1. Sharp, Sudden Pain: This is the most common symptom of sensitive teeth. You might experience a sudden, sharp flash of pain in response to certain triggers. The pain usually subsides once the trigger is removed.
  2. Pain When Brushing or Flossing: If you experience discomfort or pain when brushing or flossing your teeth, this could be a sign of tooth sensitivity.
  3. Discomfort When Eating or Drinking Certain Foods and Beverages: Sensitivity can cause discomfort when consuming hot, cold, sweet, or acidic foods and drinks. Even breathing in cold air can trigger sensitivity pain in some people.
  4. Pain When Consuming Cold Drinks or Ice Cream: The nerves within your teeth can be particularly sensitive to cold temperatures, causing pain when you consume cold items.
  5. Pain From Sweet Foods and Drinks: Sweets can also cause a sharp, sudden pain if you have sensitive teeth.
  6. Discomfort or Pain When Eating Acidic Foods: Foods and drinks that are high in acid, such as citrus fruits, tomatoes, pickles, and fresh fruit juice, can cause discomfort or pain in people with sensitive teeth.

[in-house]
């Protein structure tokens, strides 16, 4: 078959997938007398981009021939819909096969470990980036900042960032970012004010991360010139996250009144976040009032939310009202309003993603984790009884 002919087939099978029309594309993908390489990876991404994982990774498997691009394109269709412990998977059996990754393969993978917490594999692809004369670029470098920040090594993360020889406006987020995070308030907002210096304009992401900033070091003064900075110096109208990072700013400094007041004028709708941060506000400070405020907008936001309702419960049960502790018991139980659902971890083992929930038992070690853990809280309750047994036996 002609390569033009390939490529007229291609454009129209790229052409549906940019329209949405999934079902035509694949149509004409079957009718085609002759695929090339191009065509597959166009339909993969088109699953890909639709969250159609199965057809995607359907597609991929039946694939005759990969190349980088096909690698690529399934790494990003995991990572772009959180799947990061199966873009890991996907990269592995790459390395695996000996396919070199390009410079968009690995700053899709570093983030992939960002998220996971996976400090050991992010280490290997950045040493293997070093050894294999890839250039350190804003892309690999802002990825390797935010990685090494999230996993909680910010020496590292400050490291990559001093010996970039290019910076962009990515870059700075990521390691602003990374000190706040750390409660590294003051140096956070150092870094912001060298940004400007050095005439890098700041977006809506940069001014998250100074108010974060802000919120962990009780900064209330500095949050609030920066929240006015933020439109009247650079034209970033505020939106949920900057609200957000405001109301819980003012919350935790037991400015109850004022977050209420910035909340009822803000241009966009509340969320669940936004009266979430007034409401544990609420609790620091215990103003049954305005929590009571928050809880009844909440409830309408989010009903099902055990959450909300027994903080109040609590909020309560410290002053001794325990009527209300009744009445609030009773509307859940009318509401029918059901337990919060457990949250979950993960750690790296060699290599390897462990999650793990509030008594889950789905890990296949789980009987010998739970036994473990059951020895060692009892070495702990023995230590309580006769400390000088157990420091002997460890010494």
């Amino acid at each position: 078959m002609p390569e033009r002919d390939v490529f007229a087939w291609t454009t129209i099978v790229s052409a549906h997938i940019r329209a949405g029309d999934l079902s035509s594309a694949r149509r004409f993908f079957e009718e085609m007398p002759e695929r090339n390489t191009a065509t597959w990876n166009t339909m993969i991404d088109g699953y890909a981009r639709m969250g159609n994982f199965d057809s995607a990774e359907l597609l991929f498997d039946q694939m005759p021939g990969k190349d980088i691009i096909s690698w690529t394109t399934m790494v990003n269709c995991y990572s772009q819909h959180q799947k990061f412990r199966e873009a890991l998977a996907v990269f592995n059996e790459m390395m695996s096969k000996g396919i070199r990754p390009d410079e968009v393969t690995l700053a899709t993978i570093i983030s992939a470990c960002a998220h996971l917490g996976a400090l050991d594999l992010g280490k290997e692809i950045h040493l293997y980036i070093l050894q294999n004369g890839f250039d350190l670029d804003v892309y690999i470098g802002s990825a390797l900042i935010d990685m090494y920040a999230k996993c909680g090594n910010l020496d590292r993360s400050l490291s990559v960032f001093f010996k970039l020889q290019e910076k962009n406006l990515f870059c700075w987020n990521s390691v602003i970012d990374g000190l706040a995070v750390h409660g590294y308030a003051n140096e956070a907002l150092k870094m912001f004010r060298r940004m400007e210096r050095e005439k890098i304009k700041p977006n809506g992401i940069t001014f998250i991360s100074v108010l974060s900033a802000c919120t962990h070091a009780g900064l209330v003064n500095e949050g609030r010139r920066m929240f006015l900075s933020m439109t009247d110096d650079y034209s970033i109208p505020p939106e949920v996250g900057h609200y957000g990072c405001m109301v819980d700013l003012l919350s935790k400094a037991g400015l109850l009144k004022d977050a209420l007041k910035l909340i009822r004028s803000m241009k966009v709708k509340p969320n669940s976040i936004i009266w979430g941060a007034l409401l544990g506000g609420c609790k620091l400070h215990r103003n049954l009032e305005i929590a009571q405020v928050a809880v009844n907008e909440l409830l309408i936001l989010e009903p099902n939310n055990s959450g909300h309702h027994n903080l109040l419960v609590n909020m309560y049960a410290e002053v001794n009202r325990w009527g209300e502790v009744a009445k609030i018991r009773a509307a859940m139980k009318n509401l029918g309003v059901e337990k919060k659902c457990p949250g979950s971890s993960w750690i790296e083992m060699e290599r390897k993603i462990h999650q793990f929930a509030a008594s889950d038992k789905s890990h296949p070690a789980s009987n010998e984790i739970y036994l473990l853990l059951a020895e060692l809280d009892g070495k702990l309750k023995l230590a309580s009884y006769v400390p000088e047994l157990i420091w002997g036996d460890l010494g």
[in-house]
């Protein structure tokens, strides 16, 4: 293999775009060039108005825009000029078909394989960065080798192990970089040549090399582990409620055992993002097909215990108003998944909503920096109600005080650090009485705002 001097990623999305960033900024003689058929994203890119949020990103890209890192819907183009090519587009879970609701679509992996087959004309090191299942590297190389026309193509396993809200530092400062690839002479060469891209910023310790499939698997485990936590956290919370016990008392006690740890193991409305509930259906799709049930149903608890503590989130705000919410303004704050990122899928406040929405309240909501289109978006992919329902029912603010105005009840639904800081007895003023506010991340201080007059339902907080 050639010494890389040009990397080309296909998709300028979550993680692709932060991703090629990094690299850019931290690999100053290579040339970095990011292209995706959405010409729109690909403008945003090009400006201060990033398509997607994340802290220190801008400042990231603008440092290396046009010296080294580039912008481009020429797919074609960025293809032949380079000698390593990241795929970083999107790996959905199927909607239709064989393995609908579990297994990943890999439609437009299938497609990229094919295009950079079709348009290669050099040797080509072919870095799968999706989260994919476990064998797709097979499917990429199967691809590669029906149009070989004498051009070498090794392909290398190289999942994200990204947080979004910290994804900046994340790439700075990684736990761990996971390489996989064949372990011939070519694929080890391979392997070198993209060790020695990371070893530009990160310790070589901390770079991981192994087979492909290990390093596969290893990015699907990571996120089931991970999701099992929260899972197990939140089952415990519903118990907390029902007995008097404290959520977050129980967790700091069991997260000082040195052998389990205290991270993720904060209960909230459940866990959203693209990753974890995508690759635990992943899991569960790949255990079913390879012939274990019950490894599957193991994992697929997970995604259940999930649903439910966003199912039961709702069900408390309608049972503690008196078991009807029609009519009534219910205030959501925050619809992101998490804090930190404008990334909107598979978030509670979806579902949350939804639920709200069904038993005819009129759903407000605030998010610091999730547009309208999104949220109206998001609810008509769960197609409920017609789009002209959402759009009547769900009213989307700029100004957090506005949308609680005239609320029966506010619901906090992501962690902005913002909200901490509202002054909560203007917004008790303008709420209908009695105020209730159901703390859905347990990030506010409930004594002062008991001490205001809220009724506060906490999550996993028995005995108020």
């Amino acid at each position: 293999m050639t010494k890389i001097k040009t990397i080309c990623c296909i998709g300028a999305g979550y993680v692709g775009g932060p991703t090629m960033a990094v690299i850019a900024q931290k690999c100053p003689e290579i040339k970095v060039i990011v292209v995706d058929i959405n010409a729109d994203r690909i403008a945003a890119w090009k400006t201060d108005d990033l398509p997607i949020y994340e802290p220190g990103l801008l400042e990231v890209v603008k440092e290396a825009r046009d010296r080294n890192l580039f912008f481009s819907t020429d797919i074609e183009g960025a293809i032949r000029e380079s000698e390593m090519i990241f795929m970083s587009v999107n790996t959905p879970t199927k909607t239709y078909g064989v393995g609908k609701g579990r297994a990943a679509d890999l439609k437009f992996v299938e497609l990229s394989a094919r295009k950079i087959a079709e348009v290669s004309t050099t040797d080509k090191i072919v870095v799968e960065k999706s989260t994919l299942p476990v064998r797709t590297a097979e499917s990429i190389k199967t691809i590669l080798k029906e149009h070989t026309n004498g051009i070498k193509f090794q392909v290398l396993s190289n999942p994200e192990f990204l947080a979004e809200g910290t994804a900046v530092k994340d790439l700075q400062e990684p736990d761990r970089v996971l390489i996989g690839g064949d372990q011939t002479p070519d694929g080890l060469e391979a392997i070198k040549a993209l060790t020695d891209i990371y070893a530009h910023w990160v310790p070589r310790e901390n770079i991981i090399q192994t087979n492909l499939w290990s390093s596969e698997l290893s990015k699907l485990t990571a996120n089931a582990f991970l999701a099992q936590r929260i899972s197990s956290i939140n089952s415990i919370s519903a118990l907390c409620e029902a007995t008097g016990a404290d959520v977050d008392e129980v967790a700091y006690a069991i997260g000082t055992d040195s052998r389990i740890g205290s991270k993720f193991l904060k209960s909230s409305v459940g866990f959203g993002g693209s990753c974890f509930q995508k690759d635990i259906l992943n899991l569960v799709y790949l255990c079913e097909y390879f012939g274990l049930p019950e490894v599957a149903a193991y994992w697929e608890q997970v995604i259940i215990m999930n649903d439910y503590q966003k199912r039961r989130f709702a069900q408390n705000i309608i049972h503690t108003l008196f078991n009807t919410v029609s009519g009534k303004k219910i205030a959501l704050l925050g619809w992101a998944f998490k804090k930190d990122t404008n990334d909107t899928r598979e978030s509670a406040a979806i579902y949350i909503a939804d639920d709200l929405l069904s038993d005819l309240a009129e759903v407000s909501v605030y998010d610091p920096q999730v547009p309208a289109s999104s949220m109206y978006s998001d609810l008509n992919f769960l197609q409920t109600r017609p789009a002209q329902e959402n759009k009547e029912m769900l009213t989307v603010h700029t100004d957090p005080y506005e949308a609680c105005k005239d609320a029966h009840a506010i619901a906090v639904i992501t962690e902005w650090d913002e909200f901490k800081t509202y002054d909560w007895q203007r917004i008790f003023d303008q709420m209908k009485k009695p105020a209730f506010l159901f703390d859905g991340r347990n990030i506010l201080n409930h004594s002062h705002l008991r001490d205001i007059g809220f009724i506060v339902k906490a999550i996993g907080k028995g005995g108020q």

Why Are Sensitive Teeth So Painful?

painful sensitive teeth

Sensitive teeth are painful because the protective layers of the teeth have been worn down, exposing the dentin or, in severe cases, the tooth’s nerve. Let’s take a closer look at why this leads to pain.

The tooth is made up of several layers. The outermost layer, the enamel, is the hardest and acts as a protective shield for the rest of the tooth. Underneath the enamel is the dentin, which is not as hard and contains tiny tubules that lead to the nerve center of the tooth, known as the pulp.

When the enamel is eroded, or the gum line has receded to expose the roots of the teeth (which do not have the protective layer of enamel), the dentin becomes exposed. The tubules within the dentin allow heat, cold, acidic, or even sticky substances to reach the nerves inside the tooth, resulting in sharp, sudden pain, which we experience as tooth sensitivity.

This is why sensitive teeth are so painful – the nerve of the tooth, which is extremely sensitive to environmental changes, is being stimulated by triggers it would normally be shielded from. Every sip of hot coffee, every bite of ice cream, even a breath of cold air is enough to provoke a jolt of pain.

Preventing enamel erosion and gum recession can help prevent tooth sensitivity pain. If you already have sensitive teeth, there are treatments available to help reduce the pain. Always consult with a dental professional if you’re experiencing tooth sensitivity.

Is Tooth Sensitivity Serious?